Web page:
The January 3 vote over a proposed contract extension held at the District 751 Lodge of Boeing’s (NYSE:BA) largest machinist union in Washington state divided the International Association of Machinists and Aerospace Workers. After an initial eight-year contract extension was voted down by a large majority of local union members last November, the company reworked the offer to address some of the union’s grievances — backing away from its attempts to slow the pay scale rate of machinists — and last Friday, by a narrow margin of 600 ballets, the revised contract was accepted. Had the story ended there, that vote would have ensured that production of key components for the redesigned 777X would have remained in Washington state, the jet manufacturer’s traditional manufacturing base. But the story is not over; eight unfair labor practices charges have been filed with the National Labor Relations Board by angry Boeing machinists.
These complaints allege that the union’s top leaders manipulated the January 3 vote, as Reuters reported Wednesday. The Boeing machinists who filed charges against the International Association of Machinists and Aerospace Workers demand that the ballots be recast, and the NLRB has launched an investigation, as Anne Pomerantz, an attorney with the NLRB regional office in Seattle, told the publication. The labor board will interview both sides to determine if there is any evidence to support the claim that union leaders did not provide fair representation, she added. If proof that international leaders acted in a discriminatory or arbitrary manner is found, the NLRB General Counsel could file a complaint.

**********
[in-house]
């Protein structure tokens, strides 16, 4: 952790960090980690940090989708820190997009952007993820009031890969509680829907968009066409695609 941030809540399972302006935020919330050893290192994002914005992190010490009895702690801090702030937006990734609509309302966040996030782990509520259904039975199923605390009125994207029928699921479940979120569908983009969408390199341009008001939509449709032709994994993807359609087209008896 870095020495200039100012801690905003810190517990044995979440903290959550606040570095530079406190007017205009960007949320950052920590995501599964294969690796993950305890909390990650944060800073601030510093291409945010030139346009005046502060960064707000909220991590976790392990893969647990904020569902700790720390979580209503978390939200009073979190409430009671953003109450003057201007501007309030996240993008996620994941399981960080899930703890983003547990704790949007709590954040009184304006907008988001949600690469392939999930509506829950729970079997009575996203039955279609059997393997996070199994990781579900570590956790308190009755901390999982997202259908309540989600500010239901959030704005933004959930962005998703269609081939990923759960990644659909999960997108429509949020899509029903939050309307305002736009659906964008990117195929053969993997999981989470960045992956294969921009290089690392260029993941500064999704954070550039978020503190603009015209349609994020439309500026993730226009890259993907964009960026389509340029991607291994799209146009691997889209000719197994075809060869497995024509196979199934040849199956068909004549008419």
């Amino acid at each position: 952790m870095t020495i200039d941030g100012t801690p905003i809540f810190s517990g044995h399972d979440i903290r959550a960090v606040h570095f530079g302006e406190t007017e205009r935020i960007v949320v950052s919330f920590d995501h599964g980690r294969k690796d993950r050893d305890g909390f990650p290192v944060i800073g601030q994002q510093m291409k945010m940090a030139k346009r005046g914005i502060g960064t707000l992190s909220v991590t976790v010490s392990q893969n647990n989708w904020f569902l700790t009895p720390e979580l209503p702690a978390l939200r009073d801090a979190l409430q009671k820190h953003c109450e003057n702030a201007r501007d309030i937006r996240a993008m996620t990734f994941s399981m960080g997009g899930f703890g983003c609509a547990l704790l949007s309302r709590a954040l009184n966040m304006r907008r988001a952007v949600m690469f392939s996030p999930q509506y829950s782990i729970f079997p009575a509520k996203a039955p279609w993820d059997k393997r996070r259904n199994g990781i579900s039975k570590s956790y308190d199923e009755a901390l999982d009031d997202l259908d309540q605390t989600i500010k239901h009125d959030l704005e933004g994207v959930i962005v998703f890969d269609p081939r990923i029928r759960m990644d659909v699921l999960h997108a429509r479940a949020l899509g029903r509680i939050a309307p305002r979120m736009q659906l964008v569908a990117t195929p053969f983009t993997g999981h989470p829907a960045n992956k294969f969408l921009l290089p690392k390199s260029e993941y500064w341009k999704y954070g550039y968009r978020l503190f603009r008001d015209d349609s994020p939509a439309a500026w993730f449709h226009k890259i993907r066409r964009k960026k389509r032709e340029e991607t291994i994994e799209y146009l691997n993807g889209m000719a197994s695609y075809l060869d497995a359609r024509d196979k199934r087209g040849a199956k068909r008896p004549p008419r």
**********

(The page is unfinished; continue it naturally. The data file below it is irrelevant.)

According to Jeffrey Hirsch, a former NLRB lawyer, the complaints must show not that the election could have been handled better, but that the actions of the international leaders were arbitrary or made in bad faith. “A lower turnout doesn’t necessarily mean people were disenfranchised,” Hirsch told the publication.